And you can slap my ass and call me Susie if you can make 38 cups of broth out of that jar!
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Post Options Post Options   Thanks (0) Thanks(0)   Quote HistoricFoodie Quote  Post ReplyReply Direct Link To This Post Posted: 08 November 2012 at 17:17
I never paid that close attention, Dave. I wouldn't be surprised, however, that if you assured a perfectly level teaspoon (yeah, right!) each time that you'd get that many servings.
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Post Options Post Options   Thanks (0) Thanks(0)   Quote TasunkaWitko Quote  Post ReplyReply Direct Link To This Post Posted: 12 February 2019 at 12:48
Since this original posting (I've updated Chris's photos, as the links were dead), I've noticed that Better Than Bouillon has really expanded their product line; for a complete and current listing, see here:

https://www.betterthanbouillon.com/our-products/

In my opinion, it's gotten a little out of hand where the number of varieties are concerned; having said that, it is often nice to have choices. I notice that there are low-sodium versions of each chicken, beef and vegetable - with 25% less salt - but I've yet to find them locally to see if the difference is noticeable.

Based on re-reading this thread, I will have to see if I can find the mushroom base, so I can see if it compares as well as the product that Chris mentions in his opening post.

Speaking of "seeing if I can find," is it just me, or is it getting hard to find just the plain, ol' chicken and beef varieties? When I go to the grocery stores in the area, I can find some of the more esoteric ones, such as the ham base, organic vegetable and turkey; but I can never find the chicken and the beef in one place. They have gotten so scarce that I've finally resorted to ordering them online, saving some money by ordering a three pack each of beef and chicken. Unfortunately, the low-sodium varieties are substantially more expensive, online.
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Post Options Post Options   Thanks (0) Thanks(0)   Quote Margi Cintrano Quote  Post ReplyReply Direct Link To This Post Posted: 12 February 2019 at 13:35


I rarely use, however when I do, I use the New Knorr Ecological with low salt ..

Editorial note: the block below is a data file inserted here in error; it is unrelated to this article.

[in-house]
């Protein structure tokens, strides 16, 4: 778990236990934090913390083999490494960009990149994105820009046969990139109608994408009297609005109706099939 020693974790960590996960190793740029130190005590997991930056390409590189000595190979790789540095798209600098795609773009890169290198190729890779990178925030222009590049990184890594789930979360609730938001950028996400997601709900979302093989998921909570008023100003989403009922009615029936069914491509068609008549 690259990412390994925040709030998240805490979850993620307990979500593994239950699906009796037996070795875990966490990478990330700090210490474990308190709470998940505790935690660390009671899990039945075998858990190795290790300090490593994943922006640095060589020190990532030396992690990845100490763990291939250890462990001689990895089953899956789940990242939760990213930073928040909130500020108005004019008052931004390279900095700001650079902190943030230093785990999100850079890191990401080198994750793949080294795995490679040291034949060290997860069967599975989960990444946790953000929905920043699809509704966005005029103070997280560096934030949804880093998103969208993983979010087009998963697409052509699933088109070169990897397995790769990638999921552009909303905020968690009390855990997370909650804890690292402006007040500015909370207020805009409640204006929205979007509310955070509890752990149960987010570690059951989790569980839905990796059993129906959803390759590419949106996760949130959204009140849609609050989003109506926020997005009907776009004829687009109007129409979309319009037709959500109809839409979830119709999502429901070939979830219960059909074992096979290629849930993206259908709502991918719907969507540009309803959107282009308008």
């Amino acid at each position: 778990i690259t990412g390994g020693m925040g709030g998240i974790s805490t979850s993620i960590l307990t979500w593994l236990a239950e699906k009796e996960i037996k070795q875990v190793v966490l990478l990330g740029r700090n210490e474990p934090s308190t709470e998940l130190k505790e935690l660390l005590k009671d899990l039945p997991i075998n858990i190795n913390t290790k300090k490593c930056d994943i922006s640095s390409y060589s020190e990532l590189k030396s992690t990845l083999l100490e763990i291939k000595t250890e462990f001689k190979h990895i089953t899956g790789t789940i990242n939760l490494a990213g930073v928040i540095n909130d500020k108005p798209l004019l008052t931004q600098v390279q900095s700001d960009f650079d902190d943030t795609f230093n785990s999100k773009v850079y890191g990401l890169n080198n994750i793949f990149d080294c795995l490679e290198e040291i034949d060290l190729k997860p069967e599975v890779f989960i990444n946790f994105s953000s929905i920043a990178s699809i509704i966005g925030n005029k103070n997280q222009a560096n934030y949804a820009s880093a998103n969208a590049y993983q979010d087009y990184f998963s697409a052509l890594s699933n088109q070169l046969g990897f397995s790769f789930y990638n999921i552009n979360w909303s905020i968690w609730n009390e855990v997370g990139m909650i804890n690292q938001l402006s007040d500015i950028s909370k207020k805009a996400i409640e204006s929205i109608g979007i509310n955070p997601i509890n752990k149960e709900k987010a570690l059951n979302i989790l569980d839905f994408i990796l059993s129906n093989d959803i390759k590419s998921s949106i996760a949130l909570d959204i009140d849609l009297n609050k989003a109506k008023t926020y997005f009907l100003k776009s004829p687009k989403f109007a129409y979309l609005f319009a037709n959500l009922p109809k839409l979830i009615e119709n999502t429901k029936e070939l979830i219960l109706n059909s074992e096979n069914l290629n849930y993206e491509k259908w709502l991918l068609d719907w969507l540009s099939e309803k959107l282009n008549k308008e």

Also the ones Chris mentioned, I have tried over the years, for curiousity ..  The  French and Italians have several brands as well.   

The norm is to make my own stock and freeze it .. However, it is time consuming for working publishers and professionals  ..  




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Post Options Post Options   Thanks (0) Thanks(0)   Quote MyPinchofItaly.co.uk Quote  Post ReplyReply Direct Link To This Post Posted: 13 February 2019 at 02:55
I always try to prepare on my own the meat or vegetable broth, I like to combine the vegetables or meats that I have to hand.
But I admit that in my fridge there is always a pack of stock cubes that I use when I do not have what I need to make a broth or even when I have little time or I do not want to wait for the stock to be ready. I try to buy those that report 'low sodium content', hoping it really is like that.
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Post Options Post Options   Thanks (0) Thanks(0)   Quote Hoser Quote  Post ReplyReply Direct Link To This Post Posted: 13 February 2019 at 03:29
I too always have stock in the fridge or freezer.  If possible, I'll use a block of Glace de viande to start, but if that is not available I'll go with a product called "better than bullion"that I am very fond of, and like you...I use the low sodium versions.
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Post Options Post Options   Thanks (0) Thanks(0)   Quote HistoricFoodie Quote  Post ReplyReply Direct Link To This Post Posted: 13 February 2019 at 08:51
Because I have more shelf space than freezer space, I generally can my stocks.  This requires a pressure canner, of course, and should never be done using a boiling water bath!

Typically I'll put up several gallons at once, divided among quart, pint, and half-pint jars.

Beef bones used to be readily available in most markets. Now I rarely see them. I've been saving them up, along with other scraps, to eventually make stock. Meanwhile, I use the BBB base when I need a brown stock. 

I also collect chicken bones and scraps in the freezer for stock making. When renewing my supply, I use them, plus two large chickens broken down.  After about 40 minutes I remove those pieces, strip off the meat, and return the bones to the stock pot.  This provides quite a bit of poached chicken to use in various recipes.